Stabilized tilted-octahedra halide perovskites inhibit local formation of performance-limiting phases

Tiarnan A.S. Doherty, Satyawan Nagane, Dominik J. Kubicki, Young Kwang Jung, Duncan N. Johnstone, Affan N. Iqbal, Dengyang Guo, Kyle Frohna, Mohsen Danaie, Elizabeth M. Tennyson, Stuart Macpherson, Anna Abfalterer, Miguel Anaya, Yu Hsien Chiang, Phillip Crout, Francesco Simone Ruggeri, Sean M. Collins, Clare P. Grey, Aron Walsh, Paul A. MidgleySamuel D. Stranks

Research output: Contribution to journalArticlepeer-review

88 Scopus citations


Efforts to stabilize photoactive formamidinium (FA)–based halide perovskites for perovskite photovoltaics have focused on the growth of cubic formamidinium lead iodide (a-FAPbI3) phases by empirically alloying with cesium, methylammonium (MA) cations, or both. We show that such stabilized FA-rich perovskites are noncubic and exhibit ~2° octahedral tilting at room temperature. This tilting, resolvable only with the use of local nanostructure characterization techniques, imparts phase stability by frustrating transitions from photoactive to hexagonal phases. Although the bulk phase appears stable when examined macroscopically, heterogeneous cation distributions allow microscopically unstable regions to form; we found that these transitioned to hexagonal polytypes, leading to local trap-assisted performance losses and photoinstabilities. Using surface-bound ethylenediaminetetraacetic acid, we engineered an octahedral tilt into pure a-FAPbI3 thin films without any cation alloying. The templated photoactive FAPbI3 film was extremely stable against thermal, environmental, and light stressors.

Original languageEnglish
Pages (from-to)1598-1605
Number of pages8
Issue number6575
StatePublished - 24 Dec 2021

Bibliographical note

Funding Information:
We acknowledge J. Parker and P. Quinn for support during experiments on the I14 beamline at Diamond Light Source. We thank Diamond Light Source for access and support in use of beamline I14 (proposal number sp20420) and the electron Physical Science Imaging Centre (ePSIC; Instrument E02 and proposal number MG24111) that contributed to the results presented here. Via our membership of the UK's HEC Materials Chemistry Consortium, which is funded by the Engineering and Physical Sciences Research Council (EPSRC; EP/L000202), this work used the ARCHER UK National Supercomputing Service ( Supported by a National University of Ireland Travelling Studentship (T.A.S.D.); a Newton International Fellowship funded by the Royal Society and SERB (S.N.); the Royal Society and Tata Group (UF150033) (S.D.S.); EPSRC grant EP/ R008779/1 (P.A.M.); the European Research Council under the European Union’s Horizon 2020 research and innovation program (HYPERION grant agreement 756962); EPSRC grant EP/R023980/ 1; a George and Lilian Schiff Studentship, Winton Studentship, EPSRC studentship, Cambridge Trust Scholarship, and Robert Gardiner Scholarship (K.F.); Marie Skłodowska-Curie actions (grant agreements 841136, 841265, and 841386, respectively) under the European Union’s Horizon 2020 research and innovation program (D.J.K., E.M.T., and M.A.); scholarships from the British Spanish Society and the Sir Richard Stapley Educational Trust (A.N.I.); an EPSRC studentship (S.M.); the Royal Society (A.A.); a University of Leeds academic fellowship (S.M.C.); an EPSRC studentship (P.C.); EU ERC Advanced Fellowship DLV-835073 (C.P.G.); National Research Foundation of Korea grant 2018R1C1B6008728; and the European Union's Horizon 2020 INFRAIA program (ESTEEM3–grant agreement 823717).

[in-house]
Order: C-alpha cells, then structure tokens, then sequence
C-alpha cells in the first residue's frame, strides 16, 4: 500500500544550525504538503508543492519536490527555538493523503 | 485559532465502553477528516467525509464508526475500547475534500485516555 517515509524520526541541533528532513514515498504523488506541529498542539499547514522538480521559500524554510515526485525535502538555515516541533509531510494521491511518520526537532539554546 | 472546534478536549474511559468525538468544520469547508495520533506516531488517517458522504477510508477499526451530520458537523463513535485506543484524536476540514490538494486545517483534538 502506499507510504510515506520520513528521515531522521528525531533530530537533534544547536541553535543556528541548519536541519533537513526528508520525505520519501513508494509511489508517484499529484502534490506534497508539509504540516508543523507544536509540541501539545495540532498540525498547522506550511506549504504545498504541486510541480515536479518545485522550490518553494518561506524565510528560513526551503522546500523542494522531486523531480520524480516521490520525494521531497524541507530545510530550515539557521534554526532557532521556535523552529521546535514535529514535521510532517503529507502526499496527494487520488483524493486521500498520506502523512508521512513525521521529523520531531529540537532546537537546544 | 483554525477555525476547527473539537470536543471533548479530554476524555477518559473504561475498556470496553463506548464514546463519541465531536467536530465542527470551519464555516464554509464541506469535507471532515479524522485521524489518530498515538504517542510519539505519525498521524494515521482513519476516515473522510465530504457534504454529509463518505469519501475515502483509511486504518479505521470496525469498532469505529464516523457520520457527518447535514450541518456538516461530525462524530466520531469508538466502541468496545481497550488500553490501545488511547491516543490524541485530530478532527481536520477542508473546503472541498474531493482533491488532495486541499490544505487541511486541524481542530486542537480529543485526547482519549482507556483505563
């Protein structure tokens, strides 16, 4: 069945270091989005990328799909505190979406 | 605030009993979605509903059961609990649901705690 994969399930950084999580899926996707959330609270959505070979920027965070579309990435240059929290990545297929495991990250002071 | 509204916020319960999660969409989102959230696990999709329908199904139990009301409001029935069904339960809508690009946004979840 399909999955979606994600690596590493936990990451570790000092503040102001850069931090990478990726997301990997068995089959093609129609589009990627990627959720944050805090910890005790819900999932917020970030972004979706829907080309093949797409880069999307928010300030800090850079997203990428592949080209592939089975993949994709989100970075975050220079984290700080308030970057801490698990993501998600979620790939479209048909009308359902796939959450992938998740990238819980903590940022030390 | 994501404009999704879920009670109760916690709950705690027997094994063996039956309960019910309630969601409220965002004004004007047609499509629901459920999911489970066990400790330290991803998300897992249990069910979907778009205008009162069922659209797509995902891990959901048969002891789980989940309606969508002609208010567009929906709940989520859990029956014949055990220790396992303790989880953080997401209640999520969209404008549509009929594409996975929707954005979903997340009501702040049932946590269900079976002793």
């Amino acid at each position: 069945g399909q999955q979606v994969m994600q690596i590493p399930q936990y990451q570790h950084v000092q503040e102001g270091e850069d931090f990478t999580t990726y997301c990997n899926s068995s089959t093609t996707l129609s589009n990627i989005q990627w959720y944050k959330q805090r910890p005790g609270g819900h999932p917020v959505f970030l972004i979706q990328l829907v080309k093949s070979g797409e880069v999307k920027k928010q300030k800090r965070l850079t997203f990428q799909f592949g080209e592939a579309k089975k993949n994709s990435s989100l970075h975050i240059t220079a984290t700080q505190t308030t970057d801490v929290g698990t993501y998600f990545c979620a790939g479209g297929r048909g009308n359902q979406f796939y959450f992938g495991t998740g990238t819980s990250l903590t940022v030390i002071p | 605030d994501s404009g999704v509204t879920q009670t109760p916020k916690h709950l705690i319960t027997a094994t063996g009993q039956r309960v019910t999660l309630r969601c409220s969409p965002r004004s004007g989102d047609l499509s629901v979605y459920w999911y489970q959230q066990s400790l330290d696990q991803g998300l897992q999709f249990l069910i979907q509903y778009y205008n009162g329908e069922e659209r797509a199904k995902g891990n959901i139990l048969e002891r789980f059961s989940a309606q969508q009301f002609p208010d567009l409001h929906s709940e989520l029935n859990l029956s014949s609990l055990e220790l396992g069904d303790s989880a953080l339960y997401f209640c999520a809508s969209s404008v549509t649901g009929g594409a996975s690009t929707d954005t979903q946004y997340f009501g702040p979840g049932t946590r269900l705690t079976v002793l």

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© 2021 American Association for the Advancement of Science. All rights reserved.


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